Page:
I agree that the wealth and prestige of many Church officials (and aristocratic laymen) throughout history is scandalous. I don’t see that as evidence that the Catholic Church is fraudulent, however, but rather as an indication of the unwillingness of many of its members to truly embrace its teachings. Most Catholics are just as much in need of conversion as anyone else. As far as Jesus’ teaching goes, I agree that he encouraged literal (voluntary) poverty. He would have, and I believe will, condemn many popes and bishops just as strongly as he condemned the pharisees. The Church realized early on, however, that private property was a necessary evil, although a Christian should still live simply and not extravagently.

What is important, and this seems clear from Jesus’ teachings as well, is a spirit of poverty (“Blessed are the poor in spirit…”), i.e. a detachment from material things and by implication, a willingness to generously share what one has. In the story of the rich young man, at least one of the gospels reports that “[Jesus] loved him” when the young man recounted his faithfulness to the commandments. Jesus then counselled him that if he wanted to be perfect, then he should go and sell all that he had and give it to the poor. This implies that a certain degree of poverty is necessary for perfection and sanctity, but that one can follow the commandments well and still have material wealth. If my family gave up all our possessions and gave to those poorer than us, we would soon be living on the street. It simply isn’t practicable for everyone to live in poverty.

The truth of the matter is that there is no other comparable institution on earth. You mention the Women’s Christian Temperance Union, but that was never a potential means of power as becoming a clergyman in the Catholic Church once was. The same applies to Freemasonry. SETI does not have any bearing on one’s personal life. Any number of other organizations have either been relatively short-lived, do not require any moral commitments from their members, do not offer opportunities for power and wealth (this comes with size and prestige).

You didn’t make that distinction, but even still, most governments or governmental institutions in the western world aren’t as morally corrupt as the Catholic Church has been. It’s interaction with the Nazi Party, the child sex abuse coverups, and moral hypocrisy on abortion and birth control are just a few examples of issues that, while awful on their own, I find to be much more egregious coming from such a pious institution.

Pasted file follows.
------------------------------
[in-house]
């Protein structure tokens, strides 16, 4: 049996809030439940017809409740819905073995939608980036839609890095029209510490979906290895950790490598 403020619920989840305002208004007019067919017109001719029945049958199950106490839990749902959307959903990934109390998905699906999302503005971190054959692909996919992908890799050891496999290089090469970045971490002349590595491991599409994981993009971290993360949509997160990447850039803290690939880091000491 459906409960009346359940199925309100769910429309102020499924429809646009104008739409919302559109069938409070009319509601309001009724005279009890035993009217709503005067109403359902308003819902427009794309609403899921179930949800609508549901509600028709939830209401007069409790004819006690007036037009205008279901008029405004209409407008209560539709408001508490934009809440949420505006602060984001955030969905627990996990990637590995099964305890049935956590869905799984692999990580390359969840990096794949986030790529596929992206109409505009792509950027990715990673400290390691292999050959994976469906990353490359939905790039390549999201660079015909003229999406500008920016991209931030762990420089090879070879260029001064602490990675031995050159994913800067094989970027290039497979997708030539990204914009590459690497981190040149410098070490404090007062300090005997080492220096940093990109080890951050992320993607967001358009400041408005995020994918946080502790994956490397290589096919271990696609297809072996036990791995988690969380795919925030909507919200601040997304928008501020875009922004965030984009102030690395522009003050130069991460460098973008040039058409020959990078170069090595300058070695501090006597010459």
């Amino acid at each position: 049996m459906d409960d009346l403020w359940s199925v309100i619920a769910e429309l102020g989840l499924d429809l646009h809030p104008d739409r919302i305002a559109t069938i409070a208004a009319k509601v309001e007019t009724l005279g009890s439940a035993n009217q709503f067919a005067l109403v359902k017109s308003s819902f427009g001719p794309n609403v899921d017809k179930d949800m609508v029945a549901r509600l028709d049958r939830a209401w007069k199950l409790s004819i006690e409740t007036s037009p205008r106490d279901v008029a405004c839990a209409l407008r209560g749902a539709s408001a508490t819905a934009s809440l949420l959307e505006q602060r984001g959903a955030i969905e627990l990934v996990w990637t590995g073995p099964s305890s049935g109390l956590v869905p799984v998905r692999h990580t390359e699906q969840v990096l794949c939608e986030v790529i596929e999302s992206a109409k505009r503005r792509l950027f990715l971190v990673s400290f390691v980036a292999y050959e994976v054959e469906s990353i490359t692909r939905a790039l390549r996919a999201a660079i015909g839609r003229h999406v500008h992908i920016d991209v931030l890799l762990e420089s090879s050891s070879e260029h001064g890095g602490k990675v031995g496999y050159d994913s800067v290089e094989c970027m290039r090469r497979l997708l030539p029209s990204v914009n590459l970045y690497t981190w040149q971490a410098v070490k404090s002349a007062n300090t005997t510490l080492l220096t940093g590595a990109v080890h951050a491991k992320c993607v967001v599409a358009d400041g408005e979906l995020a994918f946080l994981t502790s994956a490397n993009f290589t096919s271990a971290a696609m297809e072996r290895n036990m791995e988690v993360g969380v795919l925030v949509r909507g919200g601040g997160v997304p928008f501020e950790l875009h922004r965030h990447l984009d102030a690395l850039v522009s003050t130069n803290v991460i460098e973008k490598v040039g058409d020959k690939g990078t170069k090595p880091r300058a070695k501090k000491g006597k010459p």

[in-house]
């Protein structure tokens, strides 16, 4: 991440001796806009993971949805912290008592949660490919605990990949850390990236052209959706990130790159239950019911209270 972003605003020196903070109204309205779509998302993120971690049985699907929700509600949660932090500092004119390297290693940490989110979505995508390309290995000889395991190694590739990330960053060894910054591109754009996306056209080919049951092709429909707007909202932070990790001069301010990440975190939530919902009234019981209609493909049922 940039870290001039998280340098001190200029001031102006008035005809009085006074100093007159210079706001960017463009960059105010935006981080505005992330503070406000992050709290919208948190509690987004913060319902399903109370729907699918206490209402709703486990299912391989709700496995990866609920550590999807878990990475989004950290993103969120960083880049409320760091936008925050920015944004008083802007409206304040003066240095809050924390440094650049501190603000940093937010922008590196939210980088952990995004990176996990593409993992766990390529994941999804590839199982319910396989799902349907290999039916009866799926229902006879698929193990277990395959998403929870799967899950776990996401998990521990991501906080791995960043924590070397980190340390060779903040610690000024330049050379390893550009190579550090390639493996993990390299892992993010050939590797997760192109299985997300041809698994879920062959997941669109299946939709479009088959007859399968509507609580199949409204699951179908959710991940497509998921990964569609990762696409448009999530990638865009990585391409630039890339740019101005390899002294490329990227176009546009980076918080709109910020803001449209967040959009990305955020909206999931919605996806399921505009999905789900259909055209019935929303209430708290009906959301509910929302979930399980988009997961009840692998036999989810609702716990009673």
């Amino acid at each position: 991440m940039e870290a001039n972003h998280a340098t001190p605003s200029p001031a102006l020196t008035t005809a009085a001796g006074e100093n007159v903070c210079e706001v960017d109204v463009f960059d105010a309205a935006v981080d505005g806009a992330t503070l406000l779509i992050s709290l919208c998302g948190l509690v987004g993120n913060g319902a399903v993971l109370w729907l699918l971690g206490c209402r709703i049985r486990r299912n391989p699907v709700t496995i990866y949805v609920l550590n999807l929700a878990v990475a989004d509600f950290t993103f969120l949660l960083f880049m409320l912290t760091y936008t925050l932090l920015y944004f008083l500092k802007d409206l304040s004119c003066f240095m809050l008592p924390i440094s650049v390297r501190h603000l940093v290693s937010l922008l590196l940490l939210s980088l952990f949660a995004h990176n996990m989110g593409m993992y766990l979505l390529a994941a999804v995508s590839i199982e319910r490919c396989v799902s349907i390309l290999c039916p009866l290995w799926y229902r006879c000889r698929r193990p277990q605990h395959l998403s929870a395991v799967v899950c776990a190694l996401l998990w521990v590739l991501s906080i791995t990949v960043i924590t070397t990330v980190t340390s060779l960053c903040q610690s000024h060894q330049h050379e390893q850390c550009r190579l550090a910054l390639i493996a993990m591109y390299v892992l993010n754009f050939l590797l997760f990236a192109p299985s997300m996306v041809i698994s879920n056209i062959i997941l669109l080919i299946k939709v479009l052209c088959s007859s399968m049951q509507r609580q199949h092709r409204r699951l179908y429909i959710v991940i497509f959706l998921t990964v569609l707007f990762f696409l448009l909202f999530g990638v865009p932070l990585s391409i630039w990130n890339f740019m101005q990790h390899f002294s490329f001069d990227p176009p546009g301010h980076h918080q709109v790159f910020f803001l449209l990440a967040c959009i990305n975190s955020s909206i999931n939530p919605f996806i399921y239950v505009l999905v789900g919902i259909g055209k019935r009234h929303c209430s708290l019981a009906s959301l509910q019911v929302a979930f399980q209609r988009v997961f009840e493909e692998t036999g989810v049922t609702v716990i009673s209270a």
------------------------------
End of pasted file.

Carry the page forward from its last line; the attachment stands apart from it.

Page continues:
I certainly don’t see that. Governments are corrupt even on provincial and state levels (it’s a matter of course, in Canada, at least, for government workers to be paid to do things like going golfing, and of course there are many more serious examples to be found). Support for euthanasia, abortion, and complete disregard for the sacredness of human sexuality are just a few of the examples that are indicative of a general moral bankruptcy in the governments of the Western World. You mention that the Church is somehow hypocritical in condemning these things. How so?

I’m not quite sure what you’re referring to regarding the Nazis. Why did Nazis target Catholic priests if the Church was complaisant towards the regime? I suggest you read at least the first few paragraphs of the Wikipedia article on the subject to get a more balanced view of the Church’s response to Nazism:

https://en.wikipedia.org/wiki/Catholic_Church_and_Nazi_Germany

Pope Pius XII is credited with doing more than any other world leader to save Jews, and in fact the chief rabbi in Rome, Israel Zolli, converted to Catholicism after the war at least partly because of his efforts and that of other Church leaders.

Sex abuse coverups are often due to corruption, though sometimes they are simply due to cowardice or misplaced “mercy.” It is unfortunate that the problem was as severe as it was in certain countries, but it is a minority of clergy who are culpable. Most Catholic clergymen that I’ve met are wonderful people. There are bad apples, and a handful that merit a far harsher term, but what do you expect from human beings? There are also many saints and inspiring examples among their ranks.